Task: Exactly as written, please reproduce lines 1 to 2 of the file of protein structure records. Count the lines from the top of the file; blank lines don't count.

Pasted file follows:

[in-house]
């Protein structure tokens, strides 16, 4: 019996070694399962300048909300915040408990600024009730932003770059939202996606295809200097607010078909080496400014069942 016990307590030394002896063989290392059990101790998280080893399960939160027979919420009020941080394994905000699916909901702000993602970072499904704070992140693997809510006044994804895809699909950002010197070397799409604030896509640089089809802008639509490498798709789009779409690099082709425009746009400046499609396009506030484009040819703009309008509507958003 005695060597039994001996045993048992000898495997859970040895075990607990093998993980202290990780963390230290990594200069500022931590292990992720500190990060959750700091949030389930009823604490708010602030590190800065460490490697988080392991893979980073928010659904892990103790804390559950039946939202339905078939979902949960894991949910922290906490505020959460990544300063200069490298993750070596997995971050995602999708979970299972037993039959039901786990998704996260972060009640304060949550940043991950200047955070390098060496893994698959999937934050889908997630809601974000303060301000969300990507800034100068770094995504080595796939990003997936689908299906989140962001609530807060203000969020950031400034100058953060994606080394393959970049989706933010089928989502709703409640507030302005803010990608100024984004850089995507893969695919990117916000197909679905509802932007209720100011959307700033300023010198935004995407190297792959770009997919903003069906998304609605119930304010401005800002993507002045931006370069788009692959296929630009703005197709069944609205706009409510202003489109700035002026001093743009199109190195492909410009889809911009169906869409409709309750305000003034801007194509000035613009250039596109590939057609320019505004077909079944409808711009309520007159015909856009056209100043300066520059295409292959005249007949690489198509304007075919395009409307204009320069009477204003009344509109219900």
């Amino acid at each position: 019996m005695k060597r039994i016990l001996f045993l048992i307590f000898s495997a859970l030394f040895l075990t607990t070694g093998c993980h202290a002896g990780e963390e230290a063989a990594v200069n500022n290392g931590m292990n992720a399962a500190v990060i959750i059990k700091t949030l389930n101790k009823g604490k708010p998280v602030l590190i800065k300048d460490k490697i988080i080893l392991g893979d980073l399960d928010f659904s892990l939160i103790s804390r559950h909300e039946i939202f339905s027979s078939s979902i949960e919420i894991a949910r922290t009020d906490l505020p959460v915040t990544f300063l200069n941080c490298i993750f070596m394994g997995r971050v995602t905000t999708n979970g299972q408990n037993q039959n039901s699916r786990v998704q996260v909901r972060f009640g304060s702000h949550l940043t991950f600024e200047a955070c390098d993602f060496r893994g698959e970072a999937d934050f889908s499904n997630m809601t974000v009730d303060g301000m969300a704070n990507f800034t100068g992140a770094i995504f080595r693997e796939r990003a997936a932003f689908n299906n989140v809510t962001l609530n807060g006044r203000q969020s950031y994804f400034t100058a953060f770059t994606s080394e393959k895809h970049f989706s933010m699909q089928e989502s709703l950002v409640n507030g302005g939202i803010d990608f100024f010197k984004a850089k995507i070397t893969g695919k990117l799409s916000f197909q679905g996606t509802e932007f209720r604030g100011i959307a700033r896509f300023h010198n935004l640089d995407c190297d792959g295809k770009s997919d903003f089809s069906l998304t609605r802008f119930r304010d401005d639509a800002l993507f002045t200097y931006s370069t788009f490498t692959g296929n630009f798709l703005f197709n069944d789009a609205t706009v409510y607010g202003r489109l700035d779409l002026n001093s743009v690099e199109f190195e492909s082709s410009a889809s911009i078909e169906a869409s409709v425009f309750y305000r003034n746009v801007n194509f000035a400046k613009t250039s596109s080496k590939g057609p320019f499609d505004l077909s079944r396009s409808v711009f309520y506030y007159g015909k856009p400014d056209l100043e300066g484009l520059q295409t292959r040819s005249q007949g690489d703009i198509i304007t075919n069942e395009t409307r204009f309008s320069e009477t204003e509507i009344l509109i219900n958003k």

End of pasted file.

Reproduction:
[in-house]
């Protein structure tokens, strides 16, 4: 019996070694399962300048909300915040408990600024009730932003770059939202996606295809200097607010078909080496400014069942 016990307590030394002896063989290392059990101790998280080893399960939160027979919420009020941080394994905000699916909901702000993602970072499904704070992140693997809510006044994804895809699909950002010197070397799409604030896509640089089809802008639509490498798709789009779409690099082709425009746009400046499609396009506030484009040819703009309008509507958003 005695060597039994001996045993048992000898495997859970040895075990607990093998993980202290990780963390230290990594200069500022931590292990992720500190990060959750700091949030389930009823604490708010602030590190800065460490490697988080392991893979980073928010659904892990103790804390559950039946939202339905078939979902949960894991949910922290906490505020959460990544300063200069490298993750070596997995971050995602999708979970299972037993039959039901786990998704996260972060009640304060949550940043991950200047955070390098060496893994698959999937934050889908997630809601974000303060301000969300990507800034100068770094995504080595796939990003997936689908299906989140962001609530807060203000969020950031400034100058953060994606080394393959970049989706933010089928989502709703409640507030302005803010990608100024984004850089995507893969695919990117916000197909679905509802932007209720100011959307700033300023010198935004995407190297792959770009997919903003069906998304609605119930304010401005800002993507002045931006370069788009692959296929630009703005197709069944609205706009409510202003489109700035002026001093743009199109190195492909410009889809911009169906869409409709309750305000003034801007194509000035613009250039596109590939057609320019505004077909079944409808711009309520007159015909856009056209100043300066520059295409292959005249007949690489198509304007075919395009409307204009320069009477204003009344509109219900």